Take a step back to a happier age – what were you doing in 1975? In 1975 I was six years old, and had just learned to rollerskate using old-fashoned tie-on rollerskates. I had permanently skinned knees.
On the other hand, things weren’t so free In China in 1975 – Mao was still alive and the Cultural Revolution wasn’t to end for another year. These six year olds, pictured on the front of a 1975 calendar card I picked up in an antique market last week, were studiously ‘criticizing’ those old communist humbugs Lin Piao and Confucius. Confucius I’m sure you all know, the lucky ancient is now riding a new wave of popularity in China (again), having taken a dip during the 60s and 70s. Poor old Lin Piao (usually known as Lin Biao) was a communist military leader who died in a plane crash in Mongolia allegedly following a failed attempted coup and assassination attempt on Mao in 1971. Sadly his lost popularity hasn’t been successfully regained.
I found this tiny little piece of history at a wonderful early morning antique market. Calendar cards, smaller than a playing card, were given away in the New Year by companies, businesses and government departments (the names of which are often priceless, like the Zhejiang Province Epidemic Prevention Branch). The earliest I’ve found date to 1974, and they continued to be popular for ten years or so. Often printed with happy politically correct scenes (for the time), they came in sets like these from the Shanghai Ocean Shiping Voyage-Repair Dockyard, with a picture on the front and a miniature calendar on the reverse.
I have amassed quite a collection of these little calendar cards, but my favourites by far are from the Gangu County Printing Ink Factory, 1975. They are delightfully retro but with a dark and slightly disturbing edge, like the ‘Criticizing Lin Piao and Confucius’ card at top.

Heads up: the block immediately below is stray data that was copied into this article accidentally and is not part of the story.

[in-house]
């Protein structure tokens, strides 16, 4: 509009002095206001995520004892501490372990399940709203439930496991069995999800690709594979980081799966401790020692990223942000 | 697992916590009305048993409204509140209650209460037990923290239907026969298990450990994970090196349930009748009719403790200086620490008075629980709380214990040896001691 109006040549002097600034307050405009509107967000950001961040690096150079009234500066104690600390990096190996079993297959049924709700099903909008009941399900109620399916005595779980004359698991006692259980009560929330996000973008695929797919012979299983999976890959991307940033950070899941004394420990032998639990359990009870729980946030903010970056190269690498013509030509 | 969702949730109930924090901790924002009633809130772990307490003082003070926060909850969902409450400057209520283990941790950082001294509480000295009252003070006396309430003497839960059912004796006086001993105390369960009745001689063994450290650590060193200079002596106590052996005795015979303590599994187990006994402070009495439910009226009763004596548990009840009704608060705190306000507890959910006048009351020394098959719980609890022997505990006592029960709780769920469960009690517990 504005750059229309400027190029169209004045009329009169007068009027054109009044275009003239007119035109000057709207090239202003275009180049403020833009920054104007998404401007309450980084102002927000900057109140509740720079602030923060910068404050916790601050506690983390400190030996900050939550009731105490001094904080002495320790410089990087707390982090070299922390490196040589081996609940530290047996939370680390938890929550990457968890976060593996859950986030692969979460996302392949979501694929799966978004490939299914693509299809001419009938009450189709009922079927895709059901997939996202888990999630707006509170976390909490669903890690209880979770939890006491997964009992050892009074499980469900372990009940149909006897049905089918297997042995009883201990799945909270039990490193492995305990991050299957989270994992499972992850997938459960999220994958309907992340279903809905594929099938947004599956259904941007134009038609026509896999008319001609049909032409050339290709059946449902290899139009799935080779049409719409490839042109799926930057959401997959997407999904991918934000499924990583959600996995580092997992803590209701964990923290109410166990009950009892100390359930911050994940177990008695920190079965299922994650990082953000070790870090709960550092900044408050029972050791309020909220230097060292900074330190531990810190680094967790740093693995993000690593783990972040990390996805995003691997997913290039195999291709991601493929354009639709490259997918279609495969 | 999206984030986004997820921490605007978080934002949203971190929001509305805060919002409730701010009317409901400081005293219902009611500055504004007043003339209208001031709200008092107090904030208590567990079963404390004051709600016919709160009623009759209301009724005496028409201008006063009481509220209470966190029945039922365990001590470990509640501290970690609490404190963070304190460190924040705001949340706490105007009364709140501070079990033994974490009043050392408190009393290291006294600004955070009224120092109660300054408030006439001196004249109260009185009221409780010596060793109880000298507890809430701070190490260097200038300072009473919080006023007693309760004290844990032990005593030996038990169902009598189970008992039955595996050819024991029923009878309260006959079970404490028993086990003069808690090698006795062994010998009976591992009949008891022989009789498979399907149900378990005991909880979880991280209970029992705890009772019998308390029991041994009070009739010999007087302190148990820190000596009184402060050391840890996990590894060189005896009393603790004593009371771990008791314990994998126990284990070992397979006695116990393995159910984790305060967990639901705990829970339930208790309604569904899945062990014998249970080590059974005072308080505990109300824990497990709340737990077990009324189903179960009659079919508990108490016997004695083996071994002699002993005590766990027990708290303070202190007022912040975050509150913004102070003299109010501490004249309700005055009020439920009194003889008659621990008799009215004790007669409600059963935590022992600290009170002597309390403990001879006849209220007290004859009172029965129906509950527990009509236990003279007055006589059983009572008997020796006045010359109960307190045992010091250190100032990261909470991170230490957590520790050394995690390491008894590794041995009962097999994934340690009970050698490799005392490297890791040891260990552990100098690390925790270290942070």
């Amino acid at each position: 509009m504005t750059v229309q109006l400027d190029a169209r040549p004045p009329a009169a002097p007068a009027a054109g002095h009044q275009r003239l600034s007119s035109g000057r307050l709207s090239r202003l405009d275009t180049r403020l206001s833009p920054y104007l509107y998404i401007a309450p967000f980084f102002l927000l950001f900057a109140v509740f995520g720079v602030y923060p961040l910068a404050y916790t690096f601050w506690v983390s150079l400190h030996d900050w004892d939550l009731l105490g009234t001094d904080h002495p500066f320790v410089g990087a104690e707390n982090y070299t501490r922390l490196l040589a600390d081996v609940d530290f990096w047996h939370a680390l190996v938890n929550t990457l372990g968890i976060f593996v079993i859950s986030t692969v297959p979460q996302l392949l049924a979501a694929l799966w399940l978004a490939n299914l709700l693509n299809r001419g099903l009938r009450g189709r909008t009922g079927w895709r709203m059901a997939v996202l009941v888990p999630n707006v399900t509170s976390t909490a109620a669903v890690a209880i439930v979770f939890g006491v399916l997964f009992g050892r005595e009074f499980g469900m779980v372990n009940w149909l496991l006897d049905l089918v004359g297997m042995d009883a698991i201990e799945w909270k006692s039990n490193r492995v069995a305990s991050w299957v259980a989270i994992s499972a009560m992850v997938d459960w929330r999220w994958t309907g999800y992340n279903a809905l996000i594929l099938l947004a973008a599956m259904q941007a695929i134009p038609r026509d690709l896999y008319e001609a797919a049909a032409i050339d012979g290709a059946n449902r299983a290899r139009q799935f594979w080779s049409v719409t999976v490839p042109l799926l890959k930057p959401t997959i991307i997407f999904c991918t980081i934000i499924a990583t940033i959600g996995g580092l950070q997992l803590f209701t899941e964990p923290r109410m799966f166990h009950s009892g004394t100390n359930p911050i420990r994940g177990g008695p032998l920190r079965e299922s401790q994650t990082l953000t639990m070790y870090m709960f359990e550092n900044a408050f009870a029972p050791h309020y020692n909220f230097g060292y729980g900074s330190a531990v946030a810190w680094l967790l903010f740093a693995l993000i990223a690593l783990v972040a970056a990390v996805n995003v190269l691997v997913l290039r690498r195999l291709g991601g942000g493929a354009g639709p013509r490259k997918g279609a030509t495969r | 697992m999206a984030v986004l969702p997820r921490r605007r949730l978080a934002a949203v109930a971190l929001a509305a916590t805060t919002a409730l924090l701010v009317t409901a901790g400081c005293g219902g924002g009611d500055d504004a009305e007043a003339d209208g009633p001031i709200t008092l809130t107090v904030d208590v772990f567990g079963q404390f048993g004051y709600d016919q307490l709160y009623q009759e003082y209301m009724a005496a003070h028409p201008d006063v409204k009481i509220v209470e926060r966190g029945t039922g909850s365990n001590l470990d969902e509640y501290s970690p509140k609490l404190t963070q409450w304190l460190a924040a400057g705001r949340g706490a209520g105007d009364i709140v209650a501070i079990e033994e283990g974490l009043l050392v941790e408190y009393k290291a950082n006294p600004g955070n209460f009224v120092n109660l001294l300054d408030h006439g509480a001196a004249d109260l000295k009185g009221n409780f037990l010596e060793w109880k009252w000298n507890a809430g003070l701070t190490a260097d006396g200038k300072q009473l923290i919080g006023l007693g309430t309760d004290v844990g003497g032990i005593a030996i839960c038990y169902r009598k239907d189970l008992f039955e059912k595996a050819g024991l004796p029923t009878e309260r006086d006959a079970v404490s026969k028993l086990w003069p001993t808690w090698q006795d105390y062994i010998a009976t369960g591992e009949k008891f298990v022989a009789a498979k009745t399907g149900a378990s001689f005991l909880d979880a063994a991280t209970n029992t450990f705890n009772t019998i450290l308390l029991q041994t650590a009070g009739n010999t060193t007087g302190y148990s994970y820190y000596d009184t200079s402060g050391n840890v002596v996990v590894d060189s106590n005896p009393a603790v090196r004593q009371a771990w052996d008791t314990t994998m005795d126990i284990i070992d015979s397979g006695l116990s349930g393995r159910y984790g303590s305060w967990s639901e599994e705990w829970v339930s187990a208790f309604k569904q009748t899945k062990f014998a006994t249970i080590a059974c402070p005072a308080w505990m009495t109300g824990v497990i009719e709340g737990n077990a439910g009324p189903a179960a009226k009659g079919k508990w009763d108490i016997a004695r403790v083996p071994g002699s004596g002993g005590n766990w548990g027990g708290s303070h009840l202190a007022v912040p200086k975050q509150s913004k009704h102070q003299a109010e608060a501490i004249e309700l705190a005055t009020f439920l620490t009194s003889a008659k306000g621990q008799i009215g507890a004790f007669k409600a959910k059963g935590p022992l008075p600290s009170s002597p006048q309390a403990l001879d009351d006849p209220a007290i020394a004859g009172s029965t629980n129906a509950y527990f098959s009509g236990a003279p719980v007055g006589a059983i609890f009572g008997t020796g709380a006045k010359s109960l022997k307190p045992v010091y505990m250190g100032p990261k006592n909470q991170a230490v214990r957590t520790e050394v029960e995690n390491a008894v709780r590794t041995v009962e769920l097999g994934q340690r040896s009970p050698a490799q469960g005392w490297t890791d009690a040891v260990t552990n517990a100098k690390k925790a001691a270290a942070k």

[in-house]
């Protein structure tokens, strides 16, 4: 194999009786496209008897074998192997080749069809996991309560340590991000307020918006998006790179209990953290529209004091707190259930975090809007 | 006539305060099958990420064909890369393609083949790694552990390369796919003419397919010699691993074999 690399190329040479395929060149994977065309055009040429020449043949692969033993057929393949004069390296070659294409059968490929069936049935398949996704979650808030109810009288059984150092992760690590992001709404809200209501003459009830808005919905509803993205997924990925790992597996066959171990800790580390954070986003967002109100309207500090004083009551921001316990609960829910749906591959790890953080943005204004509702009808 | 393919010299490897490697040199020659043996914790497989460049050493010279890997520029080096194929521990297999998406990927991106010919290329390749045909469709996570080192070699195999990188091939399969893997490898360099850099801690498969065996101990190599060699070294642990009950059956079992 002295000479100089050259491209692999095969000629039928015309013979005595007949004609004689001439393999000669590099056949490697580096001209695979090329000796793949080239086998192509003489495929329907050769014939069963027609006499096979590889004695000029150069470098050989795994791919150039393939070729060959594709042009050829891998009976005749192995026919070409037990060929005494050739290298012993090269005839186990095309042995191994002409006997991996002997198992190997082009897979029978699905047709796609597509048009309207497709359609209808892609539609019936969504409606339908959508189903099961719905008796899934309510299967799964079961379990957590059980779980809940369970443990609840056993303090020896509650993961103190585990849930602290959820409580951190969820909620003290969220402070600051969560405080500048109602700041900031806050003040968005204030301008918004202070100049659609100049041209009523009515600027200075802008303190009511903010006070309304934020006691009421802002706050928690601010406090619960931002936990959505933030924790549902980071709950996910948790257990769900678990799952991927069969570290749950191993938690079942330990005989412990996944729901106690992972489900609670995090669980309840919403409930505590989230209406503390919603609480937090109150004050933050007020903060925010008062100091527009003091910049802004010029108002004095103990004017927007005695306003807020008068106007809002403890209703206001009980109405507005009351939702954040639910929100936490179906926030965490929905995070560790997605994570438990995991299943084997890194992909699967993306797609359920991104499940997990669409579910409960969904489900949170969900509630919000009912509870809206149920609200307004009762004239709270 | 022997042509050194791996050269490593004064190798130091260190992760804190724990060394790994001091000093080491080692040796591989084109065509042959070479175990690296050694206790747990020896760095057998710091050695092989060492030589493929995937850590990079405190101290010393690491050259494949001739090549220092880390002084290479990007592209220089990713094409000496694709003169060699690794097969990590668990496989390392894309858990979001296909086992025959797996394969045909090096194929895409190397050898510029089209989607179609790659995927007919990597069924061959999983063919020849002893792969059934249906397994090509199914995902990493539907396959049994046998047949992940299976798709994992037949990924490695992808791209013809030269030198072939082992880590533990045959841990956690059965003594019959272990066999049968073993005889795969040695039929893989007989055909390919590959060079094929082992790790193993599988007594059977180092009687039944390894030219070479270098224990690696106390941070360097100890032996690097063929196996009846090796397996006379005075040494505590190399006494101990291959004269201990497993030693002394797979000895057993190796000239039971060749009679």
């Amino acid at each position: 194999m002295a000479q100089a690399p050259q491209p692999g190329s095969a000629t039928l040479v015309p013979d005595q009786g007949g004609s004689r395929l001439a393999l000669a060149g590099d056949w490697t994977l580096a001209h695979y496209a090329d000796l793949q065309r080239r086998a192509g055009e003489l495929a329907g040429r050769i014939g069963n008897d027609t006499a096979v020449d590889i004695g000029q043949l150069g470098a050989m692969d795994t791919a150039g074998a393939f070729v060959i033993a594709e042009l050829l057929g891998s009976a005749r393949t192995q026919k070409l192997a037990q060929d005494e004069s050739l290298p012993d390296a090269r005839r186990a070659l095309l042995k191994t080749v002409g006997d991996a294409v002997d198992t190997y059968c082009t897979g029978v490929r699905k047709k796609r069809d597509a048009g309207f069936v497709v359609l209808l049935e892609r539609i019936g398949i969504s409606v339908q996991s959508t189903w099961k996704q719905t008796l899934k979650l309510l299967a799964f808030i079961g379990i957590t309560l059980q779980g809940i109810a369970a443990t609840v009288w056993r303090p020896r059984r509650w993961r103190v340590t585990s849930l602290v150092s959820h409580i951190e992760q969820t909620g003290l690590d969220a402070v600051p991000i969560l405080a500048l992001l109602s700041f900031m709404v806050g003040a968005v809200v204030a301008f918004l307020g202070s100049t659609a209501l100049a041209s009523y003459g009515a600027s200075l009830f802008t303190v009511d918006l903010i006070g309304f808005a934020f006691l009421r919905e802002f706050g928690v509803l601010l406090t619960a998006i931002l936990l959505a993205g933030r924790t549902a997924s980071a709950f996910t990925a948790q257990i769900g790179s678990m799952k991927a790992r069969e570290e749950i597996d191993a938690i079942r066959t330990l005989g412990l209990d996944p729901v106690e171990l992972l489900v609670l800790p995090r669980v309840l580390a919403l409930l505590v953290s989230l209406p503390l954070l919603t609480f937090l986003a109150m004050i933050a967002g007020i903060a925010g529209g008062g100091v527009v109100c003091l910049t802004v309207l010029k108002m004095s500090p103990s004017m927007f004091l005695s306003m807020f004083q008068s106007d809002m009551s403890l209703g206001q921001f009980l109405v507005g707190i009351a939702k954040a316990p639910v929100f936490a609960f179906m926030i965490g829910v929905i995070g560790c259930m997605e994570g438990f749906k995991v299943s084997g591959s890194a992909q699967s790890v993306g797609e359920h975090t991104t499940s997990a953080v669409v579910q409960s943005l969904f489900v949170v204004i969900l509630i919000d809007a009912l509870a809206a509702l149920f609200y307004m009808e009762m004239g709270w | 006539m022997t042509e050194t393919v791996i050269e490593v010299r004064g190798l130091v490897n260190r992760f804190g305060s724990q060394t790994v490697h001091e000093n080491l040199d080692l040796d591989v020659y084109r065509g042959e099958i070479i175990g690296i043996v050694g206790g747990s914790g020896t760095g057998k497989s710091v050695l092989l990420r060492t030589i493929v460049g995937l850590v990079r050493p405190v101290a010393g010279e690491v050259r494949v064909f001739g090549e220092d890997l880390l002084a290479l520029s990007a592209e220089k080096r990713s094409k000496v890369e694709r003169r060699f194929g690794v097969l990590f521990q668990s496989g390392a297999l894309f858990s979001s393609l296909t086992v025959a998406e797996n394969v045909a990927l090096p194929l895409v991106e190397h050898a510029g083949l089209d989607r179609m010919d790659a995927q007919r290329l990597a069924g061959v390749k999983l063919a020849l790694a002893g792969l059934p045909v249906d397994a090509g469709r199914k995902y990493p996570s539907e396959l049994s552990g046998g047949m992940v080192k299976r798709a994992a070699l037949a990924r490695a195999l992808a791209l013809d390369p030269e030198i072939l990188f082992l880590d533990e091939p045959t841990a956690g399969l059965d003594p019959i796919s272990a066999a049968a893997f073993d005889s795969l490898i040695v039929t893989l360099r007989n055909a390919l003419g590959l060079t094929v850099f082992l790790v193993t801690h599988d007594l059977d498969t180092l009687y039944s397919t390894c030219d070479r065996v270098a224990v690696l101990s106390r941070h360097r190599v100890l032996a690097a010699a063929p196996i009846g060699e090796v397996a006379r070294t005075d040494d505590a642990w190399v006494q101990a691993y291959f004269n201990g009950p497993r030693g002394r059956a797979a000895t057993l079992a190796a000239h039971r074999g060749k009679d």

‘Sentry on the East Sea’
‘Voice from Peking’ once again shows children in ethnic minority dress listening with rapt attention to the national radio broadcast.
‘Red Flowers Facing the Sun’
‘Let’s Share the Toys’ I found this card the most bizarre, with a child holding a very western-looking round-eyed doll while children frolic in the background in what could well be a housing estate in England.
Untitled. Loving the green full body cable-knit sweater.
Lingshi Lu Antique Market
The antique market is fabulous, but is not easy to find hidden away behind a regular bird and flower market. It operates mainly on Friday mornings when people start arriving at 4am, (closing at 6pm) but is also open at weekends, although fewer vendors show up. On Fridays vendors set up in the building’s forecourt too. It’s the place to find old books, maps, coins, toys, porcelain and jade (last time I went I picked up five old recipe books for 10-15 yuan each). The calendar cards are plentiful and sell for 4-5 yuan each.
Lingshi Lu Antique Market
behind Lanling Bird and Flower Market
1539 Lingshi Lu, near Xincun Lu
Fridays from 4am
Weekends from 10am
To get there by metro:
Line 7 Xincun Station （metro map here)
Take Exit 1 – walk north along Lingshi Lu, where the Bird and Flower Market is at number 1539. Walk all the way through the market to the pink coloured building at the rear and go up to the second and third floors to find the antique market.